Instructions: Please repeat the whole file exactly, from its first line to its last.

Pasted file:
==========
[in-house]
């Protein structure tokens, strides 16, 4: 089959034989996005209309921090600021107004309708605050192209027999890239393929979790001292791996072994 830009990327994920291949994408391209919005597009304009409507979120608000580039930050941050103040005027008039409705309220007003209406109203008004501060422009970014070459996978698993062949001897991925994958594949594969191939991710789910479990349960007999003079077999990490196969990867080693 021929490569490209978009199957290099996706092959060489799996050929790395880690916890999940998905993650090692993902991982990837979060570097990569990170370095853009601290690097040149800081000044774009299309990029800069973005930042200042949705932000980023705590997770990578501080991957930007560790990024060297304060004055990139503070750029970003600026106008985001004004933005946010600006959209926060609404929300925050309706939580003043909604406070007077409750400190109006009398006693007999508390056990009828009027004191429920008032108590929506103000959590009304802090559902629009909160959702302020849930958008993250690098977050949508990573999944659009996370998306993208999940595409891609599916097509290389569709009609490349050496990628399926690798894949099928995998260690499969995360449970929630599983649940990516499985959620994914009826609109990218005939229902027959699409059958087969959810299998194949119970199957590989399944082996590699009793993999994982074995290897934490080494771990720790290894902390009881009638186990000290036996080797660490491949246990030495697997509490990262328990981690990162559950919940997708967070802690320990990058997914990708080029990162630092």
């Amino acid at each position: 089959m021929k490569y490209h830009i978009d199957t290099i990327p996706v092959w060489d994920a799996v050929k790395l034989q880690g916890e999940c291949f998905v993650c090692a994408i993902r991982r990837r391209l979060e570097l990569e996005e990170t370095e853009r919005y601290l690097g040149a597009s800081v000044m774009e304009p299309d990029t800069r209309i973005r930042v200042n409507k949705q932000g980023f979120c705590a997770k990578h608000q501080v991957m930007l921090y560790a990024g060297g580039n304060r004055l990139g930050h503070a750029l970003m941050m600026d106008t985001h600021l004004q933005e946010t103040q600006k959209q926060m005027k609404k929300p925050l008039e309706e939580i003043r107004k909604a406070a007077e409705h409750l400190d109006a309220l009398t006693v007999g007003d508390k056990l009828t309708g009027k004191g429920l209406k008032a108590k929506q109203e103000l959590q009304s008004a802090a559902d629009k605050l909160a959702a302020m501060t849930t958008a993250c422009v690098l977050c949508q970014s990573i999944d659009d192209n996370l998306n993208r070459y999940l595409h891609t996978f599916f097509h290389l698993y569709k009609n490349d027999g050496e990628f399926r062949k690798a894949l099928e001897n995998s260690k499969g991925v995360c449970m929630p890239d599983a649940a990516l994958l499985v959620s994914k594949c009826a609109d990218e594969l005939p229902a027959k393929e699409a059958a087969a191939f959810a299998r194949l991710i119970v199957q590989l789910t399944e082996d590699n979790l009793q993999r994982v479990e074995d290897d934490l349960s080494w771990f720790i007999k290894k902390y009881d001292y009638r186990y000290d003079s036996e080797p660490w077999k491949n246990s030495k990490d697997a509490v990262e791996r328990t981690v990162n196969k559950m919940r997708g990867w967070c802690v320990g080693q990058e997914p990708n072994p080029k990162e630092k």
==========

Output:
[in-house]
């Protein structure tokens, strides 16, 4: 089959034989996005209309921090600021107004309708605050192209027999890239393929979790001292791996072994 830009990327994920291949994408391209919005597009304009409507979120608000580039930050941050103040005027008039409705309220007003209406109203008004501060422009970014070459996978698993062949001897991925994958594949594969191939991710789910479990349960007999003079077999990490196969990867080693 021929490569490209978009199957290099996706092959060489799996050929790395880690916890999940998905993650090692993902991982990837979060570097990569990170370095853009601290690097040149800081000044774009299309990029800069973005930042200042949705932000980023705590997770990578501080991957930007560790990024060297304060004055990139503070750029970003600026106008985001004004933005946010600006959209926060609404929300925050309706939580003043909604406070007077409750400190109006009398006693007999508390056990009828009027004191429920008032108590929506103000959590009304802090559902629009909160959702302020849930958008993250690098977050949508990573999944659009996370998306993208999940595409891609599916097509290389569709009609490349050496990628399926690798894949099928995998260690499969995360449970929630599983649940990516499985959620994914009826609109990218005939229902027959699409059958087969959810299998194949119970199957590989399944082996590699009793993999994982074995290897934490080494771990720790290894902390009881009638186990000290036996080797660490491949246990030495697997509490990262328990981690990162559950919940997708967070802690320990990058997914990708080029990162630092």
């Amino acid at each position: 089959m021929k490569y490209h830009i978009d199957t290099i990327p996706v092959w060489d994920a799996v050929k790395l034989q880690g916890e999940c291949f998905v993650c090692a994408i993902r991982r990837r391209l979060e570097l990569e996005e990170t370095e853009r919005y601290l690097g040149a597009s800081v000044m774009e304009p299309d990029t800069r209309i973005r930042v200042n409507k949705q932000g980023f979120c705590a997770k990578h608000q501080v991957m930007l921090y560790a990024g060297g580039n304060r004055l990139g930050h503070a750029l970003m941050m600026d106008t985001h600021l004004q933005e946010t103040q600006k959209q926060m005027k609404k929300p925050l008039e309706e939580i003043r107004k909604a406070a007077e409705h409750l400190d109006a309220l009398t006693v007999g007003d508390k056990l009828t309708g009027k004191g429920l209406k008032a108590k929506q109203e103000l959590q009304s008004a802090a559902d629009k605050l909160a959702a302020m501060t849930t958008a993250c422009v690098l977050c949508q970014s990573i999944d659009d192209n996370l998306n993208r070459y999940l595409h891609t996978f599916f097509h290389l698993y569709k009609n490349d027999g050496e990628f399926r062949k690798a894949l099928e001897n995998s260690k499969g991925v995360c449970m929630p890239d599983a649940a990516l994958l499985v959620s994914k594949c009826a609109d990218e594969l005939p229902a027959k393929e699409a059958a087969a191939f959810a299998r194949l991710i119970v199957q590989l789910t399944e082996d590699n979790l009793q993999r994982v479990e074995d290897d934490l349960s080494w771990f720790i007999k290894k902390y009881d001292y009638r186990y000290d003079s036996e080797p660490w077999k491949n246990s030495k990490d697997a509490v990262e791996r328990t981690v990162n196969k559950m919940r997708g990867w967070c802690v320990g080693q990058e997914p990708n072994p080029k990162e630092k």